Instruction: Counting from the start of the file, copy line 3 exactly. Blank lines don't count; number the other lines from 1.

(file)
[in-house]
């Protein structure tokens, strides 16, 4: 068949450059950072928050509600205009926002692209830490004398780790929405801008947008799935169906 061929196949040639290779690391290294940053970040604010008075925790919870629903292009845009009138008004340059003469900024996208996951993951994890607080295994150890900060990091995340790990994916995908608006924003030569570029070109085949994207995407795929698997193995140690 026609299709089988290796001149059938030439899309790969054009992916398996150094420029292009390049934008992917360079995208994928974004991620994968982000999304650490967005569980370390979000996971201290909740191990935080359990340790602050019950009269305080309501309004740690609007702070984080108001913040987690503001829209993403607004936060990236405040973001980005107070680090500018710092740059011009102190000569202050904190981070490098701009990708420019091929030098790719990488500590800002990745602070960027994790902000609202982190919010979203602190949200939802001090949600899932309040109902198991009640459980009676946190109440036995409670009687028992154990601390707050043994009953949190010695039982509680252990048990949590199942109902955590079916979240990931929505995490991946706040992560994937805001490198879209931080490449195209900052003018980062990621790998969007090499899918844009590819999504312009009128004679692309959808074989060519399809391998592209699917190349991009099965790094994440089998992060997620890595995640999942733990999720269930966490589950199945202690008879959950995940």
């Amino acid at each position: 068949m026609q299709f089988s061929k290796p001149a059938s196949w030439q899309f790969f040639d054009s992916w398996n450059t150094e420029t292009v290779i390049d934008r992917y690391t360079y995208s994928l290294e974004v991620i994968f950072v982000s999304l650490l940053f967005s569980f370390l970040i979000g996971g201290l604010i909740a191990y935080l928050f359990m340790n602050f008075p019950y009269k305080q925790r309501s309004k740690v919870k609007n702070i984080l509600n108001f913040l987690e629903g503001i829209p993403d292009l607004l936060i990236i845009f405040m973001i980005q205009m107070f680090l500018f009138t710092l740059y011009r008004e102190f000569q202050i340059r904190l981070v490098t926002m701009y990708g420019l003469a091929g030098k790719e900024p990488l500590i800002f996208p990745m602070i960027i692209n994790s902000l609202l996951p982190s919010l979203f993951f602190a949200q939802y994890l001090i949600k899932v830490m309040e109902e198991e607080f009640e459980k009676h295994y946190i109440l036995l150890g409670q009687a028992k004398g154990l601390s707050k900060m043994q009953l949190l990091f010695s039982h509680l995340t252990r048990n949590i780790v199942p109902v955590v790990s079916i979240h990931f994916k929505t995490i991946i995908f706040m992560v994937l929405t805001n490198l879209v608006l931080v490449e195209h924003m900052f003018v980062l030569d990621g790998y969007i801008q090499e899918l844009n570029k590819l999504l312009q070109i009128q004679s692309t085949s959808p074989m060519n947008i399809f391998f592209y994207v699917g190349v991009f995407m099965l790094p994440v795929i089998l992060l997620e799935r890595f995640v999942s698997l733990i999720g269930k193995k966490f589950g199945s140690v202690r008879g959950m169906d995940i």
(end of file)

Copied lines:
């Amino acid at each position: 068949m026609q299709f089988s061929k290796p001149a059938s196949w030439q899309f790969f040639d054009s992916w398996n450059t150094e420029t292009v290779i390049d934008r992917y690391t360079y995208s994928l290294e974004v991620i994968f950072v982000s999304l650490l940053f967005s569980f370390l970040i979000g996971g201290l604010i909740a191990y935080l928050f359990m340790n602050f008075p019950y009269k305080q925790r309501s309004k740690v919870k609007n702070i984080l509600n108001f913040l987690e629903g503001i829209p993403d292009l607004l936060i990236i845009f405040m973001i980005q205009m107070f680090l500018f009138t710092l740059y011009r008004e102190f000569q202050i340059r904190l981070v490098t926002m701009y990708g420019l003469a091929g030098k790719e900024p990488l500590i800002f996208p990745m602070i960027i692209n994790s902000l609202l996951p982190s919010l979203f993951f602190a949200q939802y994890l001090i949600k899932v830490m309040e109902e198991e607080f009640e459980k009676h295994y946190i109440l036995l150890g409670q009687a028992k004398g154990l601390s707050k900060m043994q009953l949190l990091f010695s039982h509680l995340t252990r048990n949590i780790v199942p109902v955590v790990s079916i979240h990931f994916k929505t995490i991946i995908f706040m992560v994937l929405t805001n490198l879209v608006l931080v490449e195209h924003m900052f003018v980062l030569d990621g790998y969007i801008q090499e899918l844009n570029k590819l999504l312009q070109i009128q004679s692309t085949s959808p074989m060519n947008i399809f391998f592209y994207v699917g190349v991009f995407m099965l790094p994440v795929i089998l992060l997620e799935r890595f995640v999942s698997l733990i999720g269930k193995k966490f589950g199945s140690v202690r008879g959950m169906d995940i």